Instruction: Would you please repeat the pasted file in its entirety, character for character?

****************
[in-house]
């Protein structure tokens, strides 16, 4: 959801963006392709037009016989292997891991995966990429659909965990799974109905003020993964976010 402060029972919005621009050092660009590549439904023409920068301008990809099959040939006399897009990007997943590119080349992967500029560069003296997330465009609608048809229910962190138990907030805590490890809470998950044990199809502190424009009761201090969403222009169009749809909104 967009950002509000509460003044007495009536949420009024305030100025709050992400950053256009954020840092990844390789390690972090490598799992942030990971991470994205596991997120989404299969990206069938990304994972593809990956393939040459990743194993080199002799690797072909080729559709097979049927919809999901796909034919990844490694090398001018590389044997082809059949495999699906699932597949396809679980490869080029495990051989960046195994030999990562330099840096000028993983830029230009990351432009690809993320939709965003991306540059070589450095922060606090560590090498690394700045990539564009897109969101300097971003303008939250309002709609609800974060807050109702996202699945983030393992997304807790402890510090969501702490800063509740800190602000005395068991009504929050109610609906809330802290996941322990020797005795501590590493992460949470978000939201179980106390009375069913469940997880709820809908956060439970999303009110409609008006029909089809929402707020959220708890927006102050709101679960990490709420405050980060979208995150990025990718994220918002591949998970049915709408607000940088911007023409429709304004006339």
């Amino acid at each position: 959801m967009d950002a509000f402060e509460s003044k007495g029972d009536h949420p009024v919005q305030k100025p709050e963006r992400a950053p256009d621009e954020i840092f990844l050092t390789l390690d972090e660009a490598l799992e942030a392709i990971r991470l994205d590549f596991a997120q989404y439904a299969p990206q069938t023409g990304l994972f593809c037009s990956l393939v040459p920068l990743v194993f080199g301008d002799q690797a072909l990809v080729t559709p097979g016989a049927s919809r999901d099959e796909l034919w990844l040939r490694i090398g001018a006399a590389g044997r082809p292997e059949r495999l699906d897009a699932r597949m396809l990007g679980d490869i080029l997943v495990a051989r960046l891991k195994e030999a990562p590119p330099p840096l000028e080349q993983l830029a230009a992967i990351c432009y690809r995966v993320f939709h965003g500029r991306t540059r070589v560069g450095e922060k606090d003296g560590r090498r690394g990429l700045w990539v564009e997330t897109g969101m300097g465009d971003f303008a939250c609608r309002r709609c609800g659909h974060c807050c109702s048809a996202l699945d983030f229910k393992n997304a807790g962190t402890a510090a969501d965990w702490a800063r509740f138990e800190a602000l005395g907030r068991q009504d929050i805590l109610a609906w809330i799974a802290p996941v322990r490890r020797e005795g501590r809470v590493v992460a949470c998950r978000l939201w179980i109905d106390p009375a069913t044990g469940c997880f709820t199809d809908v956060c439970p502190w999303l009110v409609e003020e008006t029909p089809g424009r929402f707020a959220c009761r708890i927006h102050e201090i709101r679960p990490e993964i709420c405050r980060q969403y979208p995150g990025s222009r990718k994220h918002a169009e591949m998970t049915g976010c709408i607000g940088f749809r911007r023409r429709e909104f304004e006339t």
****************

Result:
[in-house]
């Protein structure tokens, strides 16, 4: 959801963006392709037009016989292997891991995966990429659909965990799974109905003020993964976010 402060029972919005621009050092660009590549439904023409920068301008990809099959040939006399897009990007997943590119080349992967500029560069003296997330465009609608048809229910962190138990907030805590490890809470998950044990199809502190424009009761201090969403222009169009749809909104 967009950002509000509460003044007495009536949420009024305030100025709050992400950053256009954020840092990844390789390690972090490598799992942030990971991470994205596991997120989404299969990206069938990304994972593809990956393939040459990743194993080199002799690797072909080729559709097979049927919809999901796909034919990844490694090398001018590389044997082809059949495999699906699932597949396809679980490869080029495990051989960046195994030999990562330099840096000028993983830029230009990351432009690809993320939709965003991306540059070589450095922060606090560590090498690394700045990539564009897109969101300097971003303008939250309002709609609800974060807050109702996202699945983030393992997304807790402890510090969501702490800063509740800190602000005395068991009504929050109610609906809330802290996941322990020797005795501590590493992460949470978000939201179980106390009375069913469940997880709820809908956060439970999303009110409609008006029909089809929402707020959220708890927006102050709101679960990490709420405050980060979208995150990025990718994220918002591949998970049915709408607000940088911007023409429709304004006339």
């Amino acid at each position: 959801m967009d950002a509000f402060e509460s003044k007495g029972d009536h949420p009024v919005q305030k100025p709050e963006r992400a950053p256009d621009e954020i840092f990844l050092t390789l390690d972090e660009a490598l799992e942030a392709i990971r991470l994205d590549f596991a997120q989404y439904a299969p990206q069938t023409g990304l994972f593809c037009s990956l393939v040459p920068l990743v194993f080199g301008d002799q690797a072909l990809v080729t559709p097979g016989a049927s919809r999901d099959e796909l034919w990844l040939r490694i090398g001018a006399a590389g044997r082809p292997e059949r495999l699906d897009a699932r597949m396809l990007g679980d490869i080029l997943v495990a051989r960046l891991k195994e030999a990562p590119p330099p840096l000028e080349q993983l830029a230009a992967i990351c432009y690809r995966v993320f939709h965003g500029r991306t540059r070589v560069g450095e922060k606090d003296g560590r090498r690394g990429l700045w990539v564009e997330t897109g969101m300097g465009d971003f303008a939250c609608r309002r709609c609800g659909h974060c807050c109702s048809a996202l699945d983030f229910k393992n997304a807790g962190t402890a510090a969501d965990w702490a800063r509740f138990e800190a602000l005395g907030r068991q009504d929050i805590l109610a609906w809330i799974a802290p996941v322990r490890r020797e005795g501590r809470v590493v992460a949470c998950r978000l939201w179980i109905d106390p009375a069913t044990g469940c997880f709820t199809d809908v956060c439970p502190w999303l009110v409609e003020e008006t029909p089809g424009r929402f707020a959220c009761r708890i927006h102050e201090i709101r679960p990490e993964i709420c405050r980060q969403y979208p995150g990025s222009r990718k994220h918002a169009e591949m998970t049915g976010c709408i607000g940088f749809r911007r023409r429709e909104f304004e006339t």